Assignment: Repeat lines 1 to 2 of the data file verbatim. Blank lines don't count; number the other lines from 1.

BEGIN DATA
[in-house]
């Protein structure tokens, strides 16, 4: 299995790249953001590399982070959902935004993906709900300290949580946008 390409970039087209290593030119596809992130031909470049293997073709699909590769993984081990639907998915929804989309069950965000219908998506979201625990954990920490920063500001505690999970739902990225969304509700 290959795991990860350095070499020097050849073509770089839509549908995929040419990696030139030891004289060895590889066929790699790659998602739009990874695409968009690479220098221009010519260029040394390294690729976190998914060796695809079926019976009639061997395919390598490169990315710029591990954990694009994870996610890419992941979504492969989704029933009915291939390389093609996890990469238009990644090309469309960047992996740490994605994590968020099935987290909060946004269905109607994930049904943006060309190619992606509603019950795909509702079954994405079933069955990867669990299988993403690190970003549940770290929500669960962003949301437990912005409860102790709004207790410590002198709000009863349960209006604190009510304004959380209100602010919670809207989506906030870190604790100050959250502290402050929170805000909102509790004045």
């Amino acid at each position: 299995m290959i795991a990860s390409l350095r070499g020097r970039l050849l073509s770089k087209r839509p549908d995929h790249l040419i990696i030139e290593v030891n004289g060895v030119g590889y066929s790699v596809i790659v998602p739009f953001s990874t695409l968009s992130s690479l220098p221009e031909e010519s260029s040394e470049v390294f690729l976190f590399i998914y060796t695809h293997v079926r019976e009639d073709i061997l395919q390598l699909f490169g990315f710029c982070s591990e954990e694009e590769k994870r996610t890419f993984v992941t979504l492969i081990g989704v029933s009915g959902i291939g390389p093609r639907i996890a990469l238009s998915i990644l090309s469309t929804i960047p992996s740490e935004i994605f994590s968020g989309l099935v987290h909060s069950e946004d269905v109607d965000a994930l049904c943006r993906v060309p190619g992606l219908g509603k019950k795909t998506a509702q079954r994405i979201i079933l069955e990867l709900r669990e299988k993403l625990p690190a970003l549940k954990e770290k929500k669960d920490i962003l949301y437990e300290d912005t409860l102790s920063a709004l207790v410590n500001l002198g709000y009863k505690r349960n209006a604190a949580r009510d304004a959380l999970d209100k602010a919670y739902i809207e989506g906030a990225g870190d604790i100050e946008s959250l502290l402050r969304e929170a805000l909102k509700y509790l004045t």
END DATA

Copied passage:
[in-house]
């Protein structure tokens, strides 16, 4: 299995790249953001590399982070959902935004993906709900300290949580946008 390409970039087209290593030119596809992130031909470049293997073709699909590769993984081990639907998915929804989309069950965000219908998506979201625990954990920490920063500001505690999970739902990225969304509700 290959795991990860350095070499020097050849073509770089839509549908995929040419990696030139030891004289060895590889066929790699790659998602739009990874695409968009690479220098221009010519260029040394390294690729976190998914060796695809079926019976009639061997395919390598490169990315710029591990954990694009994870996610890419992941979504492969989704029933009915291939390389093609996890990469238009990644090309469309960047992996740490994605994590968020099935987290909060946004269905109607994930049904943006060309190619992606509603019950795909509702079954994405079933069955990867669990299988993403690190970003549940770290929500669960962003949301437990912005409860102790709004207790410590002198709000009863349960209006604190009510304004959380209100602010919670809207989506906030870190604790100050959250502290402050929170805000909102509790004045």